4

How important is this, really? I did a number of benchmarks, and the index method averaged 0.68 microseconds per iteration; the regex method 1.14μs; the substr method 0.16μs. Even my worst-case scenarios (2250-char strings that were equal), index took 2.4μs, regex took 5.7μs, and substr took 0.5μs. My advice is to write a library routine: sub begins_with ...


2

It's because you have a deeper level nested structure than you think. I've marked the lines with # <-- here where I've made changes. The second change (on line 39) is because $resultMap{$regionKey} itself contains a hash, so to copy it, you need to dereference it by surrounding it with the hash's circumfix operator (%{}). #!/usr/bin/perl use MIME::Lite; ...


0

I don't know the language as well, but you can try this logic: var current_line = empty string. foreach LINE in lines { if LINE contains ":" { then 1. Save or do something with last line (current_line). 2. LINE is the start of a new line (current_line = what comes after ":"). } else { then 1. LINE is a ...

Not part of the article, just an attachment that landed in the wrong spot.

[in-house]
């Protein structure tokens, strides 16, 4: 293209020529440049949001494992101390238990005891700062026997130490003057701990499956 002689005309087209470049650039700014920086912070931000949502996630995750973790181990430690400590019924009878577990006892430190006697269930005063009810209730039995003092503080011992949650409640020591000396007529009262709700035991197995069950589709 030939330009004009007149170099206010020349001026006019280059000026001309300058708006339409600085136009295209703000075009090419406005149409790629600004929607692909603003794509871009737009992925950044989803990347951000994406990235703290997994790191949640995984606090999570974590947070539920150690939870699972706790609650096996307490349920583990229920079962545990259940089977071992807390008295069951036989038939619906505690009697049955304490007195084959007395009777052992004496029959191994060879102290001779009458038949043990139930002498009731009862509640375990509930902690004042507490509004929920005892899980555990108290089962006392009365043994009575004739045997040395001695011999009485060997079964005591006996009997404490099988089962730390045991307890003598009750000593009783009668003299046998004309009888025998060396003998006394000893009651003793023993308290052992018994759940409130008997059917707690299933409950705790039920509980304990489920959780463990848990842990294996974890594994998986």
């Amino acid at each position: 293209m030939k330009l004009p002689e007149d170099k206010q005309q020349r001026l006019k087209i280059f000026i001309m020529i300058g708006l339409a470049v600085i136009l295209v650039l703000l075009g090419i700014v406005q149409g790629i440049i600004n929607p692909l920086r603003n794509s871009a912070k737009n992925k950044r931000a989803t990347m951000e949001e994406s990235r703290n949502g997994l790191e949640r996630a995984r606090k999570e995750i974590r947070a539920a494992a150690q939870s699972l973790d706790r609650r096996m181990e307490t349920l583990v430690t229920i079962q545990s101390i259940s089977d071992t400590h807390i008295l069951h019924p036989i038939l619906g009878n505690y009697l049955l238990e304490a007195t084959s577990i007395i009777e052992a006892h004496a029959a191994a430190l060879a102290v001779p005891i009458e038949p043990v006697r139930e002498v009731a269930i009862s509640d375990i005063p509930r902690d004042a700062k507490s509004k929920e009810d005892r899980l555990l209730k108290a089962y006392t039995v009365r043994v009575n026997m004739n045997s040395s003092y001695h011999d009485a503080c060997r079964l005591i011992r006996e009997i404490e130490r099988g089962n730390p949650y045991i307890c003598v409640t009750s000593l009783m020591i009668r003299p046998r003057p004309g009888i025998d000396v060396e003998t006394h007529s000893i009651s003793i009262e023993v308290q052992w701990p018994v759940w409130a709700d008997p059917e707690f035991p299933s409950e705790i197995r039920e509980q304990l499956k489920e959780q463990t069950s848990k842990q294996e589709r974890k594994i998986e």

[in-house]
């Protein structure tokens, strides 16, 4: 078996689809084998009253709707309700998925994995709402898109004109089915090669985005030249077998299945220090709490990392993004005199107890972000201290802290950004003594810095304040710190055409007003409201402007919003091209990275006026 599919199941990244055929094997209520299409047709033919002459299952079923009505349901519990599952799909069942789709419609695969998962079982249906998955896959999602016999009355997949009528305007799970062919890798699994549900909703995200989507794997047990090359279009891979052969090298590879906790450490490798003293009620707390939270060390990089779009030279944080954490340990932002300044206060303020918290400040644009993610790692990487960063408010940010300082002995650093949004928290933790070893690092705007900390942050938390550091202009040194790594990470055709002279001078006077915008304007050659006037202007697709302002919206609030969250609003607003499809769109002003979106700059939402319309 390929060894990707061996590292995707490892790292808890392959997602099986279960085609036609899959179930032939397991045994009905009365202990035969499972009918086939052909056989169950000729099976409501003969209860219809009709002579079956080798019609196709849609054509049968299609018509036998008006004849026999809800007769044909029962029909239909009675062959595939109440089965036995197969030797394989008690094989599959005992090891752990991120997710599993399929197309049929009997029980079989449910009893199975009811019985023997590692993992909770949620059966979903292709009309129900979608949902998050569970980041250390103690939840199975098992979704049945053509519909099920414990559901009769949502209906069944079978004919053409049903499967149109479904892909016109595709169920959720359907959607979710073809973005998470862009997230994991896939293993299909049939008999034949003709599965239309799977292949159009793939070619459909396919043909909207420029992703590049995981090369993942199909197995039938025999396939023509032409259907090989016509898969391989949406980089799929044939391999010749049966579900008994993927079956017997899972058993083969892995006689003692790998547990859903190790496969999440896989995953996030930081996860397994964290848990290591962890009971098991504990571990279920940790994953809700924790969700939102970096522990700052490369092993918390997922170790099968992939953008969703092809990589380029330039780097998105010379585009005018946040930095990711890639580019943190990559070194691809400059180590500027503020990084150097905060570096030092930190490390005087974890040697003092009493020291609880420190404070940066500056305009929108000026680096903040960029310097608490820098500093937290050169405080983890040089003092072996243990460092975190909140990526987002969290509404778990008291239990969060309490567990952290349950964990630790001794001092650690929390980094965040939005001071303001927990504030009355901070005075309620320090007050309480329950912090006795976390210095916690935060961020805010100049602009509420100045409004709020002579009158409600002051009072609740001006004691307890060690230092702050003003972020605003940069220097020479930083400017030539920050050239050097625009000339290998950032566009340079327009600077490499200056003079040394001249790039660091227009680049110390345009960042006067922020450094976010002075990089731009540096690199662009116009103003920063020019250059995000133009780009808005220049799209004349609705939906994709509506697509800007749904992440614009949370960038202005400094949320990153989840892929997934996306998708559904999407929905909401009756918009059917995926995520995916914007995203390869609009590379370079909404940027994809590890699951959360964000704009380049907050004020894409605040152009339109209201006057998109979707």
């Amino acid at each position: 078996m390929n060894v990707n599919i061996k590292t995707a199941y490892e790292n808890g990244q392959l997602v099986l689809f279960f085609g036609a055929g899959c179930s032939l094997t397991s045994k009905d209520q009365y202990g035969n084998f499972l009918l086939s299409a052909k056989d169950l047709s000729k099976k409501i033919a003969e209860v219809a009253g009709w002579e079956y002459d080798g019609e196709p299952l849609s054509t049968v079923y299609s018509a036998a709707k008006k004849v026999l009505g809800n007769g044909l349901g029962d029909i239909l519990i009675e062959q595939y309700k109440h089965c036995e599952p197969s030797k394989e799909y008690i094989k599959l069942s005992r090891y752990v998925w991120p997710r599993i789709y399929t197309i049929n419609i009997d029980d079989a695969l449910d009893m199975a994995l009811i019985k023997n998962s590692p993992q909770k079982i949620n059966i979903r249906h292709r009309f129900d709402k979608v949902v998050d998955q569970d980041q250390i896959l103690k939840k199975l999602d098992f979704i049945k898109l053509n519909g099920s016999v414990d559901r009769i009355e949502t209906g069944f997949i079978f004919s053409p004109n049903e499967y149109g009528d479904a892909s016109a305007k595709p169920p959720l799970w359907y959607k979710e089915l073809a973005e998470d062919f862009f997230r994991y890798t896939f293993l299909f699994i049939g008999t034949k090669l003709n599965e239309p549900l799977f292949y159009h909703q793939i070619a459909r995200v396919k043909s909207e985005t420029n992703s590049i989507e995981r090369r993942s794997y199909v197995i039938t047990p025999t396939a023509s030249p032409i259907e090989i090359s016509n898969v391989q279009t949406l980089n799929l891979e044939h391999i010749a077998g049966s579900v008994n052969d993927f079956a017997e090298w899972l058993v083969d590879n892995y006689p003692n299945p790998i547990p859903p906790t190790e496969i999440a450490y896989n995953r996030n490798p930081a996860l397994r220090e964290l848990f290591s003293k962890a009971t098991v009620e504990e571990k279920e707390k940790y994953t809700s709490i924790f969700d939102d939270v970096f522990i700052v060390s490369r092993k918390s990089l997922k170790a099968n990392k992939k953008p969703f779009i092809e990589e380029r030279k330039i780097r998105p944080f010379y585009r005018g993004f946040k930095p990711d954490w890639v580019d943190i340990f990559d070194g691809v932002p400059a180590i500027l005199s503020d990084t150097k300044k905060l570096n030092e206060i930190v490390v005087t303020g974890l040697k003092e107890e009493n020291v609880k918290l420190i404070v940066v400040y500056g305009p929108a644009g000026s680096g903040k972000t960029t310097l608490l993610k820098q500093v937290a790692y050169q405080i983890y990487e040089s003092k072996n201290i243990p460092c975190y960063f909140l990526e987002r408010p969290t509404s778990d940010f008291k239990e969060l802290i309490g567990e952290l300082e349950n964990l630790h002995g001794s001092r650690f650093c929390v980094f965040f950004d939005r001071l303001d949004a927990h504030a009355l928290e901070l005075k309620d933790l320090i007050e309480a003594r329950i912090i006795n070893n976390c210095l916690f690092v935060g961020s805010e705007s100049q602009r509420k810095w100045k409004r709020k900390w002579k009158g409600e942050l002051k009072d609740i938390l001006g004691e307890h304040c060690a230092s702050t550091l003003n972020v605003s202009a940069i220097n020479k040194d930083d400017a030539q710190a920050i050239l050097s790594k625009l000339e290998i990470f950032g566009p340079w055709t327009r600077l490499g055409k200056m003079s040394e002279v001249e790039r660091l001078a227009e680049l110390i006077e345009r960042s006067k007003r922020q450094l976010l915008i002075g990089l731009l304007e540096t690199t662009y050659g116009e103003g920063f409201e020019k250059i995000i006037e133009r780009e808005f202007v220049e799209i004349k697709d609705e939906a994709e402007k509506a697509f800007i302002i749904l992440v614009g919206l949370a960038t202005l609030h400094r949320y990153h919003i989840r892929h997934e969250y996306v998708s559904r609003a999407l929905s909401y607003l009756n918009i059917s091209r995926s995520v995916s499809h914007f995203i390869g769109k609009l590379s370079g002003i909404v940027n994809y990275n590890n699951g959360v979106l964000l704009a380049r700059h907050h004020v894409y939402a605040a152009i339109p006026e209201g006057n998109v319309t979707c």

0

We don't really just hand out answers without you making an effort first. But it's lunchtime and I wanted a simple programming problem to work on. #!/usr/bin/perl use strict; use warnings; use 5.010; use Time::Piece; my @times = ( 'Apr 11 21:14:25', 'Apr 11 21:10:10', 'Apr 11 21:09:10', 'Apr 11 21:07:10', ); # Need a year for this to make sense. ...


0

Just chomp every first line of the three-line group: perl -pe 'chomp if 1 == $. % 3' < input > output


0

Just read them back in using the detail listener. Paste the text below into sites-enabled/detail (or sites-available/detail and symlink that to sites-enabled), and fixup filename to point to where your detail files live. It will process them sequentially, running each packet through the SQL module, and removing the files when all packets have been ...


-1

Assuming field are double quoted or unquoted but not single quoted sed " # escape with alternative to \ s/=/=e/g;s/\\'/=q/g;s/\\,/=c/g # reset the test jump t next # label for jump :next # change first ' in 5th field by an escaped one # 5th field is field after 4 pattern separate by , s/^\(\([^,]*,\)\{4\}[^',]*\)'/\1=q/ # if found, retry for another one ...